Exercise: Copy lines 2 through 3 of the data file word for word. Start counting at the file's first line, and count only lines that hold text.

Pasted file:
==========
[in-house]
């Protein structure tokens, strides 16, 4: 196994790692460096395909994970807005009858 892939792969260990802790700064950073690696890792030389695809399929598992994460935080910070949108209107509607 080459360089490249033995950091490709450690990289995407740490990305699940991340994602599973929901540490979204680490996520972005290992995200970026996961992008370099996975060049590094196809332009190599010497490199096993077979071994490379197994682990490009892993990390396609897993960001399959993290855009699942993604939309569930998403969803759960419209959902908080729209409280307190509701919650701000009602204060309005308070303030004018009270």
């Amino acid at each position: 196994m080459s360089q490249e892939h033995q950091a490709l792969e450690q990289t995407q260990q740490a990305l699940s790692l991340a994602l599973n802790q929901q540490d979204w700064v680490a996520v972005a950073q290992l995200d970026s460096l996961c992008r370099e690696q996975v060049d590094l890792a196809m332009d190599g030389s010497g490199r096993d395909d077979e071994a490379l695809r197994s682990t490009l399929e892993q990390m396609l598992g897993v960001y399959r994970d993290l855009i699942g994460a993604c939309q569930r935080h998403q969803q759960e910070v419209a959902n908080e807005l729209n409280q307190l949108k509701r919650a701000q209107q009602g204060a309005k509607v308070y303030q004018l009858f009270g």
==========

């Protein structure tokens, strides 16, 4: 196994790692460096395909994970807005009858 892939792969260990802790700064950073690696890792030389695809399929598992994460935080910070949108209107509607 080459360089490249033995950091490709450690990289995407740490990305699940991340994602599973929901540490979204680490996520972005290992995200970026996961992008370099996975060049590094196809332009190599010497490199096993077979071994490379197994682990490009892993990390396609897993960001399959993290855009699942993604939309569930998403969803759960419209959902908080729209409280307190509701919650701000009602204060309005308070303030004018009270």
């Amino acid at each position: 196994m080459s360089q490249e892939h033995q950091a490709l792969e450690q990289t995407q260990q740490a990305l699940s790692l991340a994602l599973n802790q929901q540490d979204w700064v680490a996520v972005a950073q290992l995200d970026s460096l996961c992008r370099e690696q996975v060049d590094l890792a196809m332009d190599g030389s010497g490199r096993d395909d077979e071994a490379l695809r197994s682990t490009l399929e892993q990390m396609l598992g897993v960001y399959r994970d993290l855009i699942g994460a993604c939309q569930r935080h998403q969803q759960e910070v419209a959902n908080e807005l729209n409280q307190l949108k509701r919650a701000q209107q009602g204060a309005k509607v308070y303030q004018l009858f009270g």